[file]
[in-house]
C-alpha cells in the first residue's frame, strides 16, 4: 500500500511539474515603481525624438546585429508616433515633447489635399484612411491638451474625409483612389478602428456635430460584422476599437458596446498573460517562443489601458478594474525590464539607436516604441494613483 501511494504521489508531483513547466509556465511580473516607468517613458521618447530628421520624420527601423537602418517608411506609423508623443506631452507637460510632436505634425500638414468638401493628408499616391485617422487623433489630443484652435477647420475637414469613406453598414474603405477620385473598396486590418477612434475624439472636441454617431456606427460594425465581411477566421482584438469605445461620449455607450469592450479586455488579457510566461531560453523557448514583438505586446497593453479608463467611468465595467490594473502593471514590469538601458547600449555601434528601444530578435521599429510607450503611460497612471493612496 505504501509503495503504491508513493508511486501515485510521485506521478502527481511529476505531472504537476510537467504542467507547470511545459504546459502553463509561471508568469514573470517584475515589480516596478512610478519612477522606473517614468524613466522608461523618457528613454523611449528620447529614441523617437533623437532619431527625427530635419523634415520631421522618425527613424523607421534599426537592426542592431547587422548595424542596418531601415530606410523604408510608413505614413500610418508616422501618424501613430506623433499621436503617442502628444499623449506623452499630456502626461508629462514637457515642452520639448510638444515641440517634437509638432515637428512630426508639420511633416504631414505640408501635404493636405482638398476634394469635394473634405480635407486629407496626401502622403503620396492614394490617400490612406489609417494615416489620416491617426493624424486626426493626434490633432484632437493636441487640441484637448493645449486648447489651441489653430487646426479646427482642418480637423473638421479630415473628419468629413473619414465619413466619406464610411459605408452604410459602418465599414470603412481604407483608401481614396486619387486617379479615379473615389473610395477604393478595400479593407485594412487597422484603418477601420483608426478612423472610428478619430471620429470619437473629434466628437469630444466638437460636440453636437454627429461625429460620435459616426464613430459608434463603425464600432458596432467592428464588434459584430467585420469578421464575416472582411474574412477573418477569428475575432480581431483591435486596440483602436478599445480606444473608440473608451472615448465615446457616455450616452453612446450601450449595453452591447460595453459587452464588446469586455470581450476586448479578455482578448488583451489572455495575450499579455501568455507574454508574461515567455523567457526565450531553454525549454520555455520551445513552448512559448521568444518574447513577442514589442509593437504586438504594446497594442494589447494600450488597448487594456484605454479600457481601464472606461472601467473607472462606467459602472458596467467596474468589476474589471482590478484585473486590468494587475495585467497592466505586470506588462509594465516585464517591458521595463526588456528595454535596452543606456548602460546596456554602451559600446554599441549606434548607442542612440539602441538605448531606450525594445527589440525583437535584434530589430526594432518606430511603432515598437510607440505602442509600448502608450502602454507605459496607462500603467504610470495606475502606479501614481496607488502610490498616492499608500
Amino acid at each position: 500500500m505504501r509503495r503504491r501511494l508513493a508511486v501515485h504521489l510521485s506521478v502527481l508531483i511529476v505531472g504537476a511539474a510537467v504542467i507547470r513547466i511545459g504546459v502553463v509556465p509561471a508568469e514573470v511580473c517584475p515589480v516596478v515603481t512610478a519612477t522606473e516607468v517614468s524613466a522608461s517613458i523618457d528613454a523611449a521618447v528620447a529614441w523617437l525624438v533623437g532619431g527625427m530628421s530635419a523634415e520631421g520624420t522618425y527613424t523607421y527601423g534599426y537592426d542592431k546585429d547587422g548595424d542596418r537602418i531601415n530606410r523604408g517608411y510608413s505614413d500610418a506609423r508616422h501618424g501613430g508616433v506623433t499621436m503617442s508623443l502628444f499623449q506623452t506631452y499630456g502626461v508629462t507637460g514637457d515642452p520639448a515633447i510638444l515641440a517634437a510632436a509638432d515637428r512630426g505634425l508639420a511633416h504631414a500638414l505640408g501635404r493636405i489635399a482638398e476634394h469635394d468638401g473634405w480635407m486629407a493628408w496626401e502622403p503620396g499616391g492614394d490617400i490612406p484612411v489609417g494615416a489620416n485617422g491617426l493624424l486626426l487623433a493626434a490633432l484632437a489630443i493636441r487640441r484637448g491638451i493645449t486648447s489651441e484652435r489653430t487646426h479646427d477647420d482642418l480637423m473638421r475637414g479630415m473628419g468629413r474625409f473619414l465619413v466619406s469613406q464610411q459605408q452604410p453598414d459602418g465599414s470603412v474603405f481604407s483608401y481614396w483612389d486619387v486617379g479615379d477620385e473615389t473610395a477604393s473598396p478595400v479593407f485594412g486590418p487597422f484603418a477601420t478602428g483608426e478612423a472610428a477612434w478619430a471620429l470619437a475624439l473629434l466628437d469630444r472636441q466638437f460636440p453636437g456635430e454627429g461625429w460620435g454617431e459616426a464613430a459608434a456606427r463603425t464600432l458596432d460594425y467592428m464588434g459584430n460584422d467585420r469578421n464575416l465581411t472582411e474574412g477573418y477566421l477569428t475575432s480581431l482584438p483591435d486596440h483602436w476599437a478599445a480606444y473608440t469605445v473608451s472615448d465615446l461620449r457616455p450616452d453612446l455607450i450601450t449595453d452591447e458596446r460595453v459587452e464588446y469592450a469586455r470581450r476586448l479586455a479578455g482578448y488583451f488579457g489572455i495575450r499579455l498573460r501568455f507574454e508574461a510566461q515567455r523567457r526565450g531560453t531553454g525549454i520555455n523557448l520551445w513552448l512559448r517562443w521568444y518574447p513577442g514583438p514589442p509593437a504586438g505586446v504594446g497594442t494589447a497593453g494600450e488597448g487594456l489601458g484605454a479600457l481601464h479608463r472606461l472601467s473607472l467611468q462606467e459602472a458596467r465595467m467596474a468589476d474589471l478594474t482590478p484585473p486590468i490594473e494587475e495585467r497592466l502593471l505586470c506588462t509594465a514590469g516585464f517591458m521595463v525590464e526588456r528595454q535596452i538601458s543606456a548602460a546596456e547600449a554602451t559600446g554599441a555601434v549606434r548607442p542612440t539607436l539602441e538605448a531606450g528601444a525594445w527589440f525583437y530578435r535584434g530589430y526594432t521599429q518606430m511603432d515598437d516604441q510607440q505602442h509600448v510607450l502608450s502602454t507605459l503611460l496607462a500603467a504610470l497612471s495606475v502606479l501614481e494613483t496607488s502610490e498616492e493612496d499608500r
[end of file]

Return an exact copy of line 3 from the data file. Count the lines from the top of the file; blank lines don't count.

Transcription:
Amino acid at each position: 500500500m505504501r509503495r503504491r501511494l508513493a508511486v501515485h504521489l510521485s506521478v502527481l508531483i511529476v505531472g504537476a511539474a510537467v504542467i507547470r513547466i511545459g504546459v502553463v509556465p509561471a508568469e514573470v511580473c517584475p515589480v516596478v515603481t512610478a519612477t522606473e516607468v517614468s524613466a522608461s517613458i523618457d528613454a523611449a521618447v528620447a529614441w523617437l525624438v533623437g532619431g527625427m530628421s530635419a523634415e520631421g520624420t522618425y527613424t523607421y527601423g534599426y537592426d542592431k546585429d547587422g548595424d542596418r537602418i531601415n530606410r523604408g517608411y510608413s505614413d500610418a506609423r508616422h501618424g501613430g508616433v506623433t499621436m503617442s508623443l502628444f499623449q506623452t506631452y499630456g502626461v508629462t507637460g514637457d515642452p520639448a515633447i510638444l515641440a517634437a510632436a509638432d515637428r512630426g505634425l508639420a511633416h504631414a500638414l505640408g501635404r493636405i489635399a482638398e476634394h469635394d468638401g473634405w480635407m486629407a493628408w496626401e502622403p503620396g499616391g492614394d490617400i490612406p484612411v489609417g494615416a489620416n485617422g491617426l493624424l486626426l487623433a493626434a490633432l484632437a489630443i493636441r487640441r484637448g491638451i493645449t486648447s489651441e484652435r489653430t487646426h479646427d477647420d482642418l480637423m473638421r475637414g479630415m473628419g468629413r474625409f473619414l465619413v466619406s469613406q464610411q459605408q452604410p453598414d459602418g465599414s470603412v474603405f481604407s483608401y481614396w483612389d486619387v486617379g479615379d477620385e473615389t473610395a477604393s473598396p478595400v479593407f485594412g486590418p487597422f484603418a477601420t478602428g483608426e478612423a472610428a477612434w478619430a471620429l470619437a475624439l473629434l466628437d469630444r472636441q466638437f460636440p453636437g456635430e454627429g461625429w460620435g454617431e459616426a464613430a459608434a456606427r463603425t464600432l458596432d460594425y467592428m464588434g459584430n460584422d467585420r469578421n464575416l465581411t472582411e474574412g477573418y477566421l477569428t475575432s480581431l482584438p483591435d486596440h483602436w476599437a478599445a480606444y473608440t469605445v473608451s472615448d465615446l461620449r457616455p450616452d453612446l455607450i450601450t449595453d452591447e458596446r460595453v459587452e464588446y469592450a469586455r470581450r476586448l479586455a479578455g482578448y488583451f488579457g489572455i495575450r499579455l498573460r501568455f507574454e508574461a510566461q515567455r523567457r526565450g531560453t531553454g525549454i520555455n523557448l520551445w513552448l512559448r517562443w521568444y518574447p513577442g514583438p514589442p509593437a504586438g505586446v504594446g497594442t494589447a497593453g494600450e488597448g487594456l489601458g484605454a479600457l481601464h479608463r472606461l472601467s473607472l467611468q462606467e459602472a458596467r465595467m467596474a468589476d474589471l478594474t482590478p484585473p486590468i490594473e494587475e495585467r497592466l502593471l505586470c506588462t509594465a514590469g516585464f517591458m521595463v525590464e526588456r528595454q535596452i538601458s543606456a548602460a546596456e547600449a554602451t559600446g554599441a555601434v549606434r548607442p542612440t539607436l539602441e538605448a531606450g528601444a525594445w527589440f525583437y530578435r535584434g530589430y526594432t521599429q518606430m511603432d515598437d516604441q510607440q505602442h509600448v510607450l502608450s502602454t507605459l503611460l496607462a500603467a504610470l497612471s495606475v502606479l501614481e494613483t496607488s502610490e498616492e493612496d499608500r